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In the Name of Friendship: A Novel
     

In the Name of Friendship: A Novel

by Stephanie Genty (Afterword), Marilyn French
 

Marilyn French’s seven million copy bestseller The Women’s Room crystallized the issues that ignited the women’s movement. Now the acclaimed author updates that classic with a new exploration of the truths and realities behind women’s lives. In the Name of Friendship dares to investigate how the women’s movement changed

Overview


Marilyn French’s seven million copy bestseller The Women’s Room crystallized the issues that ignited the women’s movement. Now the acclaimed author updates that classic with a new exploration of the truths and realities behind women’s lives. In the Name of Friendship dares to investigate how the women’s movement changed the lives of those it touched and what hurdles it left to cross.

Set in the Berkshire Mountains of western Massachusetts, this wise novel is a group portrait of four disparate women who forge life-altering friendships despite personalities that vary as greatly as their vocations and ages. The novel weaves together a series of family crises with the friendships that help the four women refashion their lives. Maddy, the seventy-six-year-old real estate agent and matriarch of the group, struggles with the gradual death of her angry and rebellious Vietnam-marked son; fifty-year-old Alicia fights to reconnect her gay son with her newly retired husband; seventy-year-old musician Emily strives to bridge the gap with her estranged niece right at the moment her composition career starts to finally bloom; and Jenny, the thirty-year-old painter and baby of the group, questions the life she has created with her successful painter husband and tries to decide if she wants more from life.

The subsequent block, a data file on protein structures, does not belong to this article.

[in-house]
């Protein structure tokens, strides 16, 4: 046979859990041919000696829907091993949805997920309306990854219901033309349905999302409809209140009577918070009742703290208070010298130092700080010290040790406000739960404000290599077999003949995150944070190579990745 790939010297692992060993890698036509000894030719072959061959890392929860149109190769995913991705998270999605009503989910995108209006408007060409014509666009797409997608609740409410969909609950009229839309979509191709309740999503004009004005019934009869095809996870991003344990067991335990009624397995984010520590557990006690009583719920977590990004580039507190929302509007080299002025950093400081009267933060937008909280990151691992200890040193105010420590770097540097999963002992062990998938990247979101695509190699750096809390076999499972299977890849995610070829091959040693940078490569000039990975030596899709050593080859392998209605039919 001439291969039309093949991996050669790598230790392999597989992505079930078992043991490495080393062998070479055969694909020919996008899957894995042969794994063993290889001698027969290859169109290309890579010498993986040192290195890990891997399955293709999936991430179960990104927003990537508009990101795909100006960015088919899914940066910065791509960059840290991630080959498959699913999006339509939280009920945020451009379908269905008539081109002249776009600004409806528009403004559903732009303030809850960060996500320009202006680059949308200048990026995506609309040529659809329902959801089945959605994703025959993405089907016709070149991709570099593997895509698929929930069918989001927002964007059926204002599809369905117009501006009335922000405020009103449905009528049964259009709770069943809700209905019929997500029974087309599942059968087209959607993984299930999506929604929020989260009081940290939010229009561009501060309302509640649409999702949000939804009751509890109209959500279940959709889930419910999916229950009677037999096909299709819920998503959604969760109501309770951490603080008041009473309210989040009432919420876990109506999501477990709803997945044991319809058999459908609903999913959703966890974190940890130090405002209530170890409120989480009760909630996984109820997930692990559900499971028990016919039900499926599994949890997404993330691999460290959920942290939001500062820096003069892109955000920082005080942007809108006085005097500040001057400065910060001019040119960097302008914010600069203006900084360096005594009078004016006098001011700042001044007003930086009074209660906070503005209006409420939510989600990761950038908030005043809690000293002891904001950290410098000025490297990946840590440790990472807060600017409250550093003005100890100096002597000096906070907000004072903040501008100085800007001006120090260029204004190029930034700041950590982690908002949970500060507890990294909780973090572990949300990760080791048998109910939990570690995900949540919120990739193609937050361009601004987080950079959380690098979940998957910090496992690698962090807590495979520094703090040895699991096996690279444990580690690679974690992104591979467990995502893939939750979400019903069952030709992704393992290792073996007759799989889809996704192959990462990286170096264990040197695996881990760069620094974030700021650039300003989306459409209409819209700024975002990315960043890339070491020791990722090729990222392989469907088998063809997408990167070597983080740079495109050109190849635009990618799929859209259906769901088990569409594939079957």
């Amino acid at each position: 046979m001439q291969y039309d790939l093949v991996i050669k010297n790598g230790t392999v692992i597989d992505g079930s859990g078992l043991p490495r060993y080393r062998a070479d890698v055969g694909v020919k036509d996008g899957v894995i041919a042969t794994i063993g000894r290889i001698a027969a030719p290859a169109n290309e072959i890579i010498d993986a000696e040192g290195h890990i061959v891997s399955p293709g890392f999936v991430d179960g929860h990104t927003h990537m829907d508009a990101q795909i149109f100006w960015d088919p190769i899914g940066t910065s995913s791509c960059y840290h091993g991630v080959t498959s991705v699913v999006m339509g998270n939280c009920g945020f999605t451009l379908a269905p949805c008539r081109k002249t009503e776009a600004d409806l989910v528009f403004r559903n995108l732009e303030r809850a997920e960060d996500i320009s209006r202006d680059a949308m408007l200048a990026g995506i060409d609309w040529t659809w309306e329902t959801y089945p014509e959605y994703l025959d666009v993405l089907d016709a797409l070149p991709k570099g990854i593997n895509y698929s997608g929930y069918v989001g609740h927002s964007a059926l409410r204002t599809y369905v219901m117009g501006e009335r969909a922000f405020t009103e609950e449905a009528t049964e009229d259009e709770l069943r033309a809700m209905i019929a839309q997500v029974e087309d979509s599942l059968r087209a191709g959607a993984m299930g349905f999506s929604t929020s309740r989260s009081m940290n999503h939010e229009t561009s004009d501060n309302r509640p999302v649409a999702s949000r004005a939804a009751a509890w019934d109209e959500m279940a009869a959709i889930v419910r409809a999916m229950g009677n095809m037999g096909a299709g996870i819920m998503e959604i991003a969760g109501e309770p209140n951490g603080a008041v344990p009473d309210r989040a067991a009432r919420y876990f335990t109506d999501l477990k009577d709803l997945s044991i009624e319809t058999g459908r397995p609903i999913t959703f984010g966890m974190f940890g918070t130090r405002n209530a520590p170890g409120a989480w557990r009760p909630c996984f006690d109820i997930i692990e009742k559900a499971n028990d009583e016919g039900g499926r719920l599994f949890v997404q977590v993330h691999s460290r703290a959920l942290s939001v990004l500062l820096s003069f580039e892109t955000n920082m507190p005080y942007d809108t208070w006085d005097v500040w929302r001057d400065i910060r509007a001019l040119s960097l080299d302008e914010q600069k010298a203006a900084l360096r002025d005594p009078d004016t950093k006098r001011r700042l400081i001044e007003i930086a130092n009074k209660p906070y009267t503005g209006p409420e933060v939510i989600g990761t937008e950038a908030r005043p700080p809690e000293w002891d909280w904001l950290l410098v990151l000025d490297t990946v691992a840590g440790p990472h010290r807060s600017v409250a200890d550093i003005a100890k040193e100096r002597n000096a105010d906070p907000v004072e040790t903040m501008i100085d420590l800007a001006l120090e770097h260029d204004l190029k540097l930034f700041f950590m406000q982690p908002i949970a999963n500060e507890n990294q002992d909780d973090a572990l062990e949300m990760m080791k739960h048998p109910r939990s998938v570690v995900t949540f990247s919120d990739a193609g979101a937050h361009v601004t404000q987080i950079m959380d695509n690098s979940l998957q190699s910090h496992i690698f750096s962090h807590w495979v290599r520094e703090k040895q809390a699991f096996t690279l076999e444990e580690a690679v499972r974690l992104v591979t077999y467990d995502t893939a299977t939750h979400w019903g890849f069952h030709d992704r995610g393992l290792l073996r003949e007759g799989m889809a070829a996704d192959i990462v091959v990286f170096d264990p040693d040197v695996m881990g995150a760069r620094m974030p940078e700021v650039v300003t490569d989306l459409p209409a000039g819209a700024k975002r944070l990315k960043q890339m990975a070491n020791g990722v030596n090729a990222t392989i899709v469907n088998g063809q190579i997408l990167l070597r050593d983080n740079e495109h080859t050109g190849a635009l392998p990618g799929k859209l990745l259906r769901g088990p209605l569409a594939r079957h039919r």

With this unusual group of multi-generational ladies, French tells a truly rare tale about four women who accidentally come into each other’s lives and in the process form an enduring friendship. It is a story of supporting one another, of looking at the grim conflicts created by cultural expectations of women, and realizing you are not alone—truly a tale of continuing hope.

Editorial Reviews

From the Publisher

Marilyn French is "brilliant . . . full of life and passions that ring true as crystal." —The Washington Post

"French brings a novelist's eye, a scholar's sense of detail, and a feminist's worldview . . . [this is] a novel for women with a progressive perspective on gender bias and an old-fashioned fondness for discussing the curveballs life lobs." —Publishers Weekly

"Without romanticizing women's friendships, she shows them to be the saving grace of civilization." —Gloria Steinem

"French continues to write about the inner lives of women with insight and intimacy." —The New York Times Book Review

"This finely detailed group portrait . . . [celebrating] women's cherishing friendships and creativity offers striking observations about how and why women's lives have improved and suggests that . . . it's time to bring progressive ideas . . . out into the light." —Booklist

Publishers Weekly
French (The Women's Room; From Eve to Dawn) brings a novelist's eye, a scholar's sense of detail and a feminist's worldview to this didactic examination of marriage, parenthood, work and the creative process. Four friends meet to celebrate Lady Day, one of several "private holidays" celebrated at a Berkshires retreat for the affluent and artistic: Maddy, 76, a lawyer's wife and mother turned real estate agent; Emily, 70, a music teacher and composer; Alicia, 50, a New York-born writer whose psychologist husband has difficulty accepting his gay son; and Jenny, 30, an artist fitfully married to a more successful artist. In alternating chapters, French follows each woman as she struggles with her domestic grievances. To her credit, French provides no easy answers where families are concerned, though she has no problem defining what relationships are, what they ought to be and what the associated emotions feel like. And while her female characters are all strong and have no trouble finding success, the men feel uncomfortably campy, making this a novel for women with a progressive perspective on gender bias and an old-fashioned fondness for discussing the curveballs life lobs. Footnoted afterword and author bibliography by Stephanie Genty. (June) Copyright 2006 Reed Business Information.